Hello, my name is***** and I have over 20 years of experience as a veterinarian. I am very sorry to hear about Titans literally pulling his hair out he is so itchy.
Allergies are the most common cause of itchy skin. If he is scratching and licking himself raw you need to place an elizabethan collar on him to stop him from doing further damage to himself.
I'll give you an allergy rundown of likely causes for skin troubles. He may have more than one allergy given how miserable he is. The effect of multiple allergies aren't additive, they actually compound one another.
Even if you don't see fleas I do recommend using protection. They are the most common allergen and it only takes one bite a month to make an allergic dog miserably itchy so I recommend using flea prevention even if you never see one again. Frontline Plus, Advantage II or Advantix are excellent topicals and Seresto the new flea and tick collar that lasts for 7-8 months is as well. Don't use over the counter products, especially Hartz or Sargents, as most are ineffective if not toxic.
Other allergens can be inhaled (like grass pollen, dust mites or molds).
You can use a combination of antihistamines and high doses of omega-3 fatty acids to help decrease the symptoms of flea allergy and inhaled allergens both. In combination fatty acids and antihistamines work synergistically, much better than either one alone.
You can try:
1)Benadryl (diphenhydramine only don't use the combination products with acetaminophen or decongestants as they can be toxic for dogs) at a dose of 1mg to 2mg per pound of body weight or one 25mg capsule per 15 to 25 pounds of body weight orally every 8 hours.
2)Claritin (loratidine) at a dose of 5mg per 25 pounds of body weight once or twice daily.
3)Hydroxyzine at a dose of 1mg per pound of body weight orally every 8 hours.
4) Chlorpheniramine at 4mg to 8mg per dog once or twice daily.
5) Zyrtec (Cetirizine hydrochloride) at 1/2 mg per pound of body weight orally every 24 hours. That would be one 10mg tablet per 20 pounds of body weight. Make sure it is NOT the formulation with a decongestant (such as Zyrtec-D) because dogs cannot tolerate decongestants.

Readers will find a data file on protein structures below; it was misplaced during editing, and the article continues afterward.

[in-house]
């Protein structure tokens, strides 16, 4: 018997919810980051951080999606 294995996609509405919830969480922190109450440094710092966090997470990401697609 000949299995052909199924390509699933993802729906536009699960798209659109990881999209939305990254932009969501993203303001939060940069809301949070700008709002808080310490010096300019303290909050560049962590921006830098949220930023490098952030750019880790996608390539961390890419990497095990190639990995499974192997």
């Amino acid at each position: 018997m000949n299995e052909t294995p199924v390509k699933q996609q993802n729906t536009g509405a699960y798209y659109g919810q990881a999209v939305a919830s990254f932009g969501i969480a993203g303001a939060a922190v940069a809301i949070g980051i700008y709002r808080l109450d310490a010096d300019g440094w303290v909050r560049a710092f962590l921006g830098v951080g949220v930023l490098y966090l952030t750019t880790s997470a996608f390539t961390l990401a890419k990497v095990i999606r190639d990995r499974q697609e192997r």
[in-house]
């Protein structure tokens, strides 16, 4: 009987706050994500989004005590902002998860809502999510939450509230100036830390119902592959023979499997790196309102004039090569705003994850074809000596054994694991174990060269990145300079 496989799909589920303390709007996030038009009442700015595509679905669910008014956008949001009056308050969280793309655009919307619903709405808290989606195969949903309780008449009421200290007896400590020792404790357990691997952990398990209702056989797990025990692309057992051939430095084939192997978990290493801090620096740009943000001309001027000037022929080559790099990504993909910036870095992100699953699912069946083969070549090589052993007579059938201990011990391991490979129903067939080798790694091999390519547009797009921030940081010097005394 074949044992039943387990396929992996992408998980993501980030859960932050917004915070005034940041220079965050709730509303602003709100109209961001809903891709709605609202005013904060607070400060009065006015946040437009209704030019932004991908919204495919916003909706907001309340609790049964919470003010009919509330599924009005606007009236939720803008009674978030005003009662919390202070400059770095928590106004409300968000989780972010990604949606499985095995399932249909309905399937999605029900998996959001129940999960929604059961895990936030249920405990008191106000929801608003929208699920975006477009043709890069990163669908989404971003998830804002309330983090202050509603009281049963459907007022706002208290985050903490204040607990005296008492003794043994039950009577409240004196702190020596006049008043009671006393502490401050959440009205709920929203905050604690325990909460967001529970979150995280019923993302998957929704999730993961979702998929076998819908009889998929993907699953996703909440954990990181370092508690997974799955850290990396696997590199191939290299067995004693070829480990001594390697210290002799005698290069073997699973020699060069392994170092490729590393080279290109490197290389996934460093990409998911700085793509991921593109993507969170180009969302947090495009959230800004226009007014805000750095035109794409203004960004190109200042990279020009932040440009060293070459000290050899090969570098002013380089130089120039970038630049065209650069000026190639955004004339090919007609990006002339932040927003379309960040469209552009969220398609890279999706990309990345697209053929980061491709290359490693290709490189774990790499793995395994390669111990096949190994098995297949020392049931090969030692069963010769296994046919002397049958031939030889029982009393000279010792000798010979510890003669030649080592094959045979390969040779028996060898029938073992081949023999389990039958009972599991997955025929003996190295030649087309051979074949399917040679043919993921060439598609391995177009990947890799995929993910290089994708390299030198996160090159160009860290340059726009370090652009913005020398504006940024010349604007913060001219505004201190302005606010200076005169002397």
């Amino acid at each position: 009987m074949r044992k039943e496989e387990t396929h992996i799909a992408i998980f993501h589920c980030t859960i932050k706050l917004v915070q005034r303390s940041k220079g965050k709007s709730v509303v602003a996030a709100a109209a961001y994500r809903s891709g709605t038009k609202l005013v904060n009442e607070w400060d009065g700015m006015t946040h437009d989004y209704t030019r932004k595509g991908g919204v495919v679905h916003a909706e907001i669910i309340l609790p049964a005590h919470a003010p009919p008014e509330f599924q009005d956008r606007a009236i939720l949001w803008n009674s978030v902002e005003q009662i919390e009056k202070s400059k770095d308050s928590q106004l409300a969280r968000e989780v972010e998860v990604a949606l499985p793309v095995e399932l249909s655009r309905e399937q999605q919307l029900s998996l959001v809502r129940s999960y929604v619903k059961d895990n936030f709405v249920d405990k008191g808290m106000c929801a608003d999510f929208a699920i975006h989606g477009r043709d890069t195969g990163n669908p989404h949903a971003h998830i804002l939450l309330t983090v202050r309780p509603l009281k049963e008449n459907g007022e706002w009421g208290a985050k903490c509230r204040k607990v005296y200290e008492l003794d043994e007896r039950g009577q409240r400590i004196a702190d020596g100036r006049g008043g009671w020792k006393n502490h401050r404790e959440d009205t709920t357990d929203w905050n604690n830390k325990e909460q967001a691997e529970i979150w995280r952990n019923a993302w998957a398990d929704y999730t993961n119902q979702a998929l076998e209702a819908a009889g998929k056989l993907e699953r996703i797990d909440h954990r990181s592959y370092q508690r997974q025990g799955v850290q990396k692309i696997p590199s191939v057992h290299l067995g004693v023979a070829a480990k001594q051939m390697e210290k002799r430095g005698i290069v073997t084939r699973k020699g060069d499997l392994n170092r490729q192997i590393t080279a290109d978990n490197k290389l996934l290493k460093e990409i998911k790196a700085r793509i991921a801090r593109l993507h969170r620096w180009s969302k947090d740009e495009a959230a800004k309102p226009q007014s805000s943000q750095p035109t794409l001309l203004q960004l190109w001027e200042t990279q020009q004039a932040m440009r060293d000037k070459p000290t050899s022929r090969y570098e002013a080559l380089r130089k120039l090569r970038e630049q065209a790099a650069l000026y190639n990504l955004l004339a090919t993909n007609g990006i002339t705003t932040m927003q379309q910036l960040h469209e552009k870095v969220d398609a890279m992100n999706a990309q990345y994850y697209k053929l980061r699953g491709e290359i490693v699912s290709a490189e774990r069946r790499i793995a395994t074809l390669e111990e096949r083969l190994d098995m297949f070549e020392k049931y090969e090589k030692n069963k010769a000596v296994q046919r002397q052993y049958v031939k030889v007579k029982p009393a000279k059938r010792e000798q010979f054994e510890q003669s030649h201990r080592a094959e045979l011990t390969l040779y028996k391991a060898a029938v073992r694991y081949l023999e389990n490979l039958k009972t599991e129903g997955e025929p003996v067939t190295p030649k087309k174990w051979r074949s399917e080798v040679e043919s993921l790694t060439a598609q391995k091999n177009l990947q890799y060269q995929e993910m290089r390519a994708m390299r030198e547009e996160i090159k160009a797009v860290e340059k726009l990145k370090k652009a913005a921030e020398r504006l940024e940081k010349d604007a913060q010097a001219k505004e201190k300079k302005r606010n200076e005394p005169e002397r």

Some dogs do better on one antihistamine rather than another. Give the one you pick a week trial and if it isn't working try another. Be aware antihistamines can cause sleepiness or hyperactivity in some dogs. These side effects do wear off with repeated use. Omega-3 fatty acids are fish oil products. 3V by DVM or Derm Caps ES are good brand name products. Use the high end of the dosing schedule for your pup's weight, meaning if he is between doses pick the higher one. I recommend a dose based upon the EPA portion (eicosapentanoic acid) of the supplement as if we do that the rest of the supplement will be properly balanced. Give him 20mg of EPA per pound of body weight per day. For example an 80 pound dog could take 1600mg of EPA per day.
Cool water baths with an oatmeal shampoo or chlorhexiderm shampoo (which is antibacterial and antifungal) and a conditioner with an antihistamine may help. The water rinses off allergens and the cool temperature soothes itchy skin. Do not bathe your fellow for 2 to 3 days before or after applying flea control products or the bath will interfere with the product's efficacy.
Food allergy is possible with him as well if he seems to be itchy all year round. Although food allergies are more common in young dogs in rare cases we can see them in older pups too. Dogs can develop allergies to any protein or carbohydrate so even if he is only fed one thing that can be what he is allergic to. Dogs with food allergies tend to lick and scratch their paws, face and ears the most, but any of the allergy reactive areas can be affected, including the groin and axillary areas.